|outhouse (Photo credit: twofordssearchin)|
But when we arrived at the lake, we were somewhat disappointed with what we discovered. A few extremely mild winters had transformed the small lake into no more than a mud puddle surrounded by a mucky shoreline. The setting was nice, but we had simply entered the area in a bad year. We should have hiked further into Canyon Creek Meadows, but decided to move on.
|Canyon Creek Meadows|
|The Metolius River near Wizard Falls on June 18, 2007, taken by WorkinStiff (Photo credit: Wikipedia)|
Now, old wooden outhouses in the great outdoors are like any other public outhouse - they stink to varying degrees - and often are adorned with modern day petroglyphs, scribbled by bored souls who forgot to carry any reading material with them. This stink box was no different, and as I began reading the etches and scribbles on its walls, I discovered words more profound than profane. In this box, people had commented on some of the leading back country topics of the day. It was blogging 1990s style.
One debate raging on was whether horses should be allowed on wilderness trails. One proponent wrote that horses do belong in the wilderness, because for centuries they were used for wilderness travel. So why not now? Another reason given for horses to set hooves on trails was so folks who might not otherwise have the ability to experience wilderness would be able to do so on horseback.
An opponent of horseback riding on trails noted the destruction of trails by the heavy animals and that stepping on their butt biscuits (horse droppings) had grown tiresome.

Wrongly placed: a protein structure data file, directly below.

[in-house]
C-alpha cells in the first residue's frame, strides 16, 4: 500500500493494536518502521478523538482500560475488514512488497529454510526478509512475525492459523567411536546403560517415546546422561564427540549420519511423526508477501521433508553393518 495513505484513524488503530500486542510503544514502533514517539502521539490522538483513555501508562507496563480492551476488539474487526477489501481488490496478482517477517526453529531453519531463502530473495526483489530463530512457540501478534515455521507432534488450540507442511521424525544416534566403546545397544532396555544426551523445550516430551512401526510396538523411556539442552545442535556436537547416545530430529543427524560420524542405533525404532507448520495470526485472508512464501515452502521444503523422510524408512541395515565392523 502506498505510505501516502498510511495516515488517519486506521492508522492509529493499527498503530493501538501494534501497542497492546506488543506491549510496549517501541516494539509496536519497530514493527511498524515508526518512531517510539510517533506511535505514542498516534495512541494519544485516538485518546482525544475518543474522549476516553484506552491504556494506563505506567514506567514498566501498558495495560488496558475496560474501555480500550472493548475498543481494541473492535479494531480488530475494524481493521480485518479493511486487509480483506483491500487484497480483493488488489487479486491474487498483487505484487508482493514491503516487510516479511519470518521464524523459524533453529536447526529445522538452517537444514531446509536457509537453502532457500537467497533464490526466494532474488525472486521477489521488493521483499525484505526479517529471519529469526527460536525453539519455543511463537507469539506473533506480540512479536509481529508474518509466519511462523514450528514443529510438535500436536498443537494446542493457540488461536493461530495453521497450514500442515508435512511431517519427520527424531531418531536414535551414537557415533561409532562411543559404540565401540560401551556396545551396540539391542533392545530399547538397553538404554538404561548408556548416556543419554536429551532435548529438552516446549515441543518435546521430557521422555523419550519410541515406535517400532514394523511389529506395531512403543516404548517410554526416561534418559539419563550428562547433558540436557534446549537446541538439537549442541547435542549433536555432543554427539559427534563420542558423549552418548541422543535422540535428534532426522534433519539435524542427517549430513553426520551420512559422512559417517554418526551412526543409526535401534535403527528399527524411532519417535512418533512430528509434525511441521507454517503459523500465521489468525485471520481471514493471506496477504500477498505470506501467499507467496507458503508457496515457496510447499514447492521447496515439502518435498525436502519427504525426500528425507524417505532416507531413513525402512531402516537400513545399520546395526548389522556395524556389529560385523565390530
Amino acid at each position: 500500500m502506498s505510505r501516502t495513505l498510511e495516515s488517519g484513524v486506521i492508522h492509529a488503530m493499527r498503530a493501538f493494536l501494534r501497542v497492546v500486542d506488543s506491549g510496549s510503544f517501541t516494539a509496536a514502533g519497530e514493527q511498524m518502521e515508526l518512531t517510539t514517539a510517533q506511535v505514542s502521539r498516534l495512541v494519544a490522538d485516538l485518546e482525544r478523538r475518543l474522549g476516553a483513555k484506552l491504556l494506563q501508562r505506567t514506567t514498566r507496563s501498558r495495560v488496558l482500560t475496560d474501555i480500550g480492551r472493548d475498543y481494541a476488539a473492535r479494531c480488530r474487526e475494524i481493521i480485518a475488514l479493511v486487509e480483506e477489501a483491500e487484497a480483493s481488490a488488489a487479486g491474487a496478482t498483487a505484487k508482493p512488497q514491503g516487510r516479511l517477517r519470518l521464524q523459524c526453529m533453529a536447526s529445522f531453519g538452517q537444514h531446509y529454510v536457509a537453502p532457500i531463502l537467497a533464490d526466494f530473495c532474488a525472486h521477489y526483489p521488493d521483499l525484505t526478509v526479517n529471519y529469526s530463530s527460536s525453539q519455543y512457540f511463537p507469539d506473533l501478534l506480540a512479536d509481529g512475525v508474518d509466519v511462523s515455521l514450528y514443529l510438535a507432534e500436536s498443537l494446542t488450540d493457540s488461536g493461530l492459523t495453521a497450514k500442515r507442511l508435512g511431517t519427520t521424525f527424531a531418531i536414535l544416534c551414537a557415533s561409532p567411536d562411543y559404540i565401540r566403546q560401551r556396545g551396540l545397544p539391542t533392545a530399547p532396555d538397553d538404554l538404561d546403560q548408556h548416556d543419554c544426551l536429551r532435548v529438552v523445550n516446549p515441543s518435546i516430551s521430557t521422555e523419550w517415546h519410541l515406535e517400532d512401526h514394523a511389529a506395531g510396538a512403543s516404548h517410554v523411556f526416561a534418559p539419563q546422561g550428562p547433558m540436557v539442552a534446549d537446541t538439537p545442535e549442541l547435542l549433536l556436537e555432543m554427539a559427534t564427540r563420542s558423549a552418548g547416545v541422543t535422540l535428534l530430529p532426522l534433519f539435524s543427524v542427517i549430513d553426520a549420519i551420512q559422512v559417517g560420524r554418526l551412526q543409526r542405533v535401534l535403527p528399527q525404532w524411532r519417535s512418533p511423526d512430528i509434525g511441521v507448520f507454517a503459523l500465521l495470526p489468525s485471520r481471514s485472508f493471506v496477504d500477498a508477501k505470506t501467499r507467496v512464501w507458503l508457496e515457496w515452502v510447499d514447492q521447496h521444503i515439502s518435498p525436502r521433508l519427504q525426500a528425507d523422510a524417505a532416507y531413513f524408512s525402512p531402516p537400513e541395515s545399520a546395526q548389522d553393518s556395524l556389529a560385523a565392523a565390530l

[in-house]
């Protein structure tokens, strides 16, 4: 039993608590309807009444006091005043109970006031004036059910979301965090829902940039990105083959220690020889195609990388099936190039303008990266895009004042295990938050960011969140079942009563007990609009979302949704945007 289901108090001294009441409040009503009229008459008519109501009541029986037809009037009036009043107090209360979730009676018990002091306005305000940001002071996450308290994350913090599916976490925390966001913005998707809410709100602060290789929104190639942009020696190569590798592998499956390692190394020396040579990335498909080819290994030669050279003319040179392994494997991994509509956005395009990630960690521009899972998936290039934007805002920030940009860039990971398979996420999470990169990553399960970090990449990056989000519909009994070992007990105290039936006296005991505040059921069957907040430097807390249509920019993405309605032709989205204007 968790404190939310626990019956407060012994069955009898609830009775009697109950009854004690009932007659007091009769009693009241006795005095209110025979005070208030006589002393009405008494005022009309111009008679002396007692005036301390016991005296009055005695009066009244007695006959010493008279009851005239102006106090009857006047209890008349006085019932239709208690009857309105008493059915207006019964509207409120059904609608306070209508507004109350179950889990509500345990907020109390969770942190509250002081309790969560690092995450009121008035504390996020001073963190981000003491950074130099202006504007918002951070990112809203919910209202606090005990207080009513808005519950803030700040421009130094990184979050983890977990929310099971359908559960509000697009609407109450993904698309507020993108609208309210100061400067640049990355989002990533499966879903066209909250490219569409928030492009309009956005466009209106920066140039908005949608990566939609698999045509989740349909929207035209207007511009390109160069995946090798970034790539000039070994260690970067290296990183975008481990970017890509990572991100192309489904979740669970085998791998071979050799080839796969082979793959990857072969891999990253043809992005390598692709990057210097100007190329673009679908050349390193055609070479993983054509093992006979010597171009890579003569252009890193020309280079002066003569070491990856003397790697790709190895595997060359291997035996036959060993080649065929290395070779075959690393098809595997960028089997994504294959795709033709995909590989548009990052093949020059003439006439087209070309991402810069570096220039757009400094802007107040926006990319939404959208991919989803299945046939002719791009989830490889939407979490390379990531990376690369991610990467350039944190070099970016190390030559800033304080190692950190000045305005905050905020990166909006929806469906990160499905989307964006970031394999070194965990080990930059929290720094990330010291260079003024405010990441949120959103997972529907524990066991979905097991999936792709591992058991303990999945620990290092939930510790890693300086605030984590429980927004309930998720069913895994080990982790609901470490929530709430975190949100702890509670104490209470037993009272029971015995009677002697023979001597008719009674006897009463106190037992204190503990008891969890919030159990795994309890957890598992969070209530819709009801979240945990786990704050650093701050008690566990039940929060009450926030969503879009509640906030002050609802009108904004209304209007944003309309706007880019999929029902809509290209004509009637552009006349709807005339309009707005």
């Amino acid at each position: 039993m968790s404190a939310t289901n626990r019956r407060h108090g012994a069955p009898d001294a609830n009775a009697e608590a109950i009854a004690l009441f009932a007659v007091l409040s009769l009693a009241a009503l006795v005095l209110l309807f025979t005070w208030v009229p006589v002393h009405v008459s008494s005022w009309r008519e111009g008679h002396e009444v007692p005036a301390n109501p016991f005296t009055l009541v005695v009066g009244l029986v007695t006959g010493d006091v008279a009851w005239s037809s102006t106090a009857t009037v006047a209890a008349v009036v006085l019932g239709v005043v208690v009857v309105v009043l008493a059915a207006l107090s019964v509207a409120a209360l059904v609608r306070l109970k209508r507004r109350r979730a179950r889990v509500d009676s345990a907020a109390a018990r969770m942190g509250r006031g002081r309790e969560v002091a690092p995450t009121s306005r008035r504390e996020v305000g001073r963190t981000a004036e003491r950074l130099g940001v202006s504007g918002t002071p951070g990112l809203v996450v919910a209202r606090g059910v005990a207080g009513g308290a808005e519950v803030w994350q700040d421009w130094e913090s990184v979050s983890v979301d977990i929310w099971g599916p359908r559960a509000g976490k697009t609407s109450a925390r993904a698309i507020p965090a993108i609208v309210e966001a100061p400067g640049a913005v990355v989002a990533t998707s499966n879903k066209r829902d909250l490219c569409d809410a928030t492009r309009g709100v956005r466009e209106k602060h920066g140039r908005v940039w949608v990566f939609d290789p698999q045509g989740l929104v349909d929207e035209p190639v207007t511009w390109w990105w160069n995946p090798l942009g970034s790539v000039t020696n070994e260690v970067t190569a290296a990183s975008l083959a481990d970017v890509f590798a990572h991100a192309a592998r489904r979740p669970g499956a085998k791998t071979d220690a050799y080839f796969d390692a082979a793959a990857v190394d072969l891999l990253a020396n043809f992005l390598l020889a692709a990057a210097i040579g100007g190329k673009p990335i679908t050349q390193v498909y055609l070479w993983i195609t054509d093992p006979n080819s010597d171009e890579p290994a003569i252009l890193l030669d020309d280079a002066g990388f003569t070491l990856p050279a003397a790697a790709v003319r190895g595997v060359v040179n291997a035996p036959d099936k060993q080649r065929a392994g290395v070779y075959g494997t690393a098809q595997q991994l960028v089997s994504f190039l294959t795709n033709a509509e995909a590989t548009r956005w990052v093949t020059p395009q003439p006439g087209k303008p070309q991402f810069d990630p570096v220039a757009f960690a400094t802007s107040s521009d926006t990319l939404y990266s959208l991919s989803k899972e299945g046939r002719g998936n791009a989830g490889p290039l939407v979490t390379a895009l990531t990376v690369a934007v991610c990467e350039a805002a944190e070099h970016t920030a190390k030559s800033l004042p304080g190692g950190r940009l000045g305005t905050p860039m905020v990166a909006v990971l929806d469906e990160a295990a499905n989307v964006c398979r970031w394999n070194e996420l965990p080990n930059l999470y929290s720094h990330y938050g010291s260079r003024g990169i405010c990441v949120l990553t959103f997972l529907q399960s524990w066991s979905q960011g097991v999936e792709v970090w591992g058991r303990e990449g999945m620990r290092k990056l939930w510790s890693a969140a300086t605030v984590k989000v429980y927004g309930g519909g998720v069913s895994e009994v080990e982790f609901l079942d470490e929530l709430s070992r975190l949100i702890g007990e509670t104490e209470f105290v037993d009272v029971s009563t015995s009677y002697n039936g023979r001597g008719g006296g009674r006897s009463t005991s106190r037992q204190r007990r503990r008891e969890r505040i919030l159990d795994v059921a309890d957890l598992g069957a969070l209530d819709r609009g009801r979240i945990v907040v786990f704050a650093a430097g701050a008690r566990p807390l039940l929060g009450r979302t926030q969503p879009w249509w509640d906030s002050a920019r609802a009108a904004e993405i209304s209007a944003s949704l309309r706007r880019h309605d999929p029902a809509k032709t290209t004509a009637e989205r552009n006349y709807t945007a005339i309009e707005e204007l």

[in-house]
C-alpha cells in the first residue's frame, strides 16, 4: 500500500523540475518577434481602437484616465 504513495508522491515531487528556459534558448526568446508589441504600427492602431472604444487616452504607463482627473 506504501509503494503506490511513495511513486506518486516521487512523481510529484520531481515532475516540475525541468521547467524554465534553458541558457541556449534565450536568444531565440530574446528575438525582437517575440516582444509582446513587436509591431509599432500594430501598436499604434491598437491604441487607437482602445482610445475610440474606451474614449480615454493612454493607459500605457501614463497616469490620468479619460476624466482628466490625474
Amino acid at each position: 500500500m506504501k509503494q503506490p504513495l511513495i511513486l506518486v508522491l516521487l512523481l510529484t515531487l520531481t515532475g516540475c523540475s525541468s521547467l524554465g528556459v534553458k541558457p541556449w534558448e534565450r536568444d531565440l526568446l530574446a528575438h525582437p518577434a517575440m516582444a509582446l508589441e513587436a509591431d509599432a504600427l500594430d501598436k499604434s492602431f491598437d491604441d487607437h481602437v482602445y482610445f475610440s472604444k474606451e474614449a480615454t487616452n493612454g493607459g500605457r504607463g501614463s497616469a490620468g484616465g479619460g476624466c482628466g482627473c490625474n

|Northern Spotted Owl (Strix occidentalis caurina).(Photo credit: Wikipedia)|
At the time, I was working in the timber industry. Not only that, the products I was directly involved with and relied on for my livelihood were dependent on the harvest of old growth forests. But in my journeys into the Cascades I had also viewed expansive, barren ridge tops, seemingly harvested with little regard for sustainability. I had seen clear-cuts high on steep mountainsides extending all the way down to riverbanks.
I believed in multi-purpose forest management. I, however, wasn't as sure the logging aspect of that management was treating the resource responsibly. What I had seen was telling me that forests were not always being managed correctly. Since then, with more focus on the ecological aspects of harvesting trees from forests, logging has come a long way. We need to remove logs from our forests in a sustainable fashion to provide jobs, fire suppression, carbon reduction, home construction and wood for a myriad of industrial uses.
|Logs (Photo credit: crows_wood)|